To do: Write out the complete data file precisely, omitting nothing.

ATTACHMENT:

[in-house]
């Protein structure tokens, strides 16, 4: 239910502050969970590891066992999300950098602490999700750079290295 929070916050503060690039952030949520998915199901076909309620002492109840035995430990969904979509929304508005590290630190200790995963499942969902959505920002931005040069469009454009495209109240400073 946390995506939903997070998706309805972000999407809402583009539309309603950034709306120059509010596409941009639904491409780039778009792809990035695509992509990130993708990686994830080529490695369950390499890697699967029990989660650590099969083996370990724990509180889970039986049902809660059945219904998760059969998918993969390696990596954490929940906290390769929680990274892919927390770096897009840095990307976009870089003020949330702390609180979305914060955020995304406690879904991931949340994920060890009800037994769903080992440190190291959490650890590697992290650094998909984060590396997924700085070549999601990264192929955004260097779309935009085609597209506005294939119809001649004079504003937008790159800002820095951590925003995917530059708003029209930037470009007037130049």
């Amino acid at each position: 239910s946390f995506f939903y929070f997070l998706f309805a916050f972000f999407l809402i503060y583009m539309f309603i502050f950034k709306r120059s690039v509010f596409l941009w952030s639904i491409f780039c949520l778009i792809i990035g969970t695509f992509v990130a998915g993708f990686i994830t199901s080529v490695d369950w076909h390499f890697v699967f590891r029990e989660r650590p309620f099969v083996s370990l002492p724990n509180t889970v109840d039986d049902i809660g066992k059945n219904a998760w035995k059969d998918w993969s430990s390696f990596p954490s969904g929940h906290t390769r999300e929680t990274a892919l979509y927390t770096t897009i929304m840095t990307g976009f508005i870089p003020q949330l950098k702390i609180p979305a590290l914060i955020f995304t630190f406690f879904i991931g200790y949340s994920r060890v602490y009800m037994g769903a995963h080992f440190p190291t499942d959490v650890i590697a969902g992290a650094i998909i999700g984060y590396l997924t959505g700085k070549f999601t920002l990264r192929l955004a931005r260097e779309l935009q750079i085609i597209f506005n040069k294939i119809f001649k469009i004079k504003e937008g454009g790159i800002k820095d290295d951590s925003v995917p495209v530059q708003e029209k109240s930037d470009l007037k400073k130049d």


[in-house]
């Protein structure tokens, strides 16, 4: 239910502050969970590891066992999300950098602490999700750079290295 929070916050503060690039952030949520998915199901076909309620002492109840035995430990969904979509929304508005590290630190200790995963499942969902959505920002931005040069469009454009495209109240400073 946390995506939903997070998706309805972000999407809402583009539309309603950034709306120059509010596409941009639904491409780039778009792809990035695509992509990130993708990686994830080529490695369950390499890697699967029990989660650590099969083996370990724990509180889970039986049902809660059945219904998760059969998918993969390696990596954490929940906290390769929680990274892919927390770096897009840095990307976009870089003020949330702390609180979305914060955020995304406690879904991931949340994920060890009800037994769903080992440190190291959490650890590697992290650094998909984060590396997924700085070549999601990264192929955004260097779309935009085609597209506005294939119809001649004079504003937008790159800002820095951590925003995917530059708003029209930037470009007037130049």
């Amino acid at each position: 239910s946390f995506f939903y929070f997070l998706f309805a916050f972000f999407l809402i503060y583009m539309f309603i502050f950034k709306r120059s690039v509010f596409l941009w952030s639904i491409f780039c949520l778009i792809i990035g969970t695509f992509v990130a998915g993708f990686i994830t199901s080529v490695d369950w076909h390499f890697v699967f590891r029990e989660r650590p309620f099969v083996s370990l002492p724990n509180t889970v109840d039986d049902i809660g066992k059945n219904a998760w035995k059969d998918w993969s430990s390696f990596p954490s969904g929940h906290t390769r999300e929680t990274a892919l979509y927390t770096t897009i929304m840095t990307g976009f508005i870089p003020q949330l950098k702390i609180p979305a590290l914060i955020f995304t630190f406690f879904i991931g200790y949340s994920r060890v602490y009800m037994g769903a995963h080992f440190p190291t499942d959490v650890i590697a969902g992290a650094i998909i999700g984060y590396l997924t959505g700085k070549f999601t920002l990264r192929l955004a931005r260097e779309l935009q750079i085609i597209f506005n040069k294939i119809f001649k469009i004079k504003e937008g454009g790159i800002k820095d290295d951590s925003v995917p495209v530059q708003e029209k109240s930037d470009l007037k400073k130049d």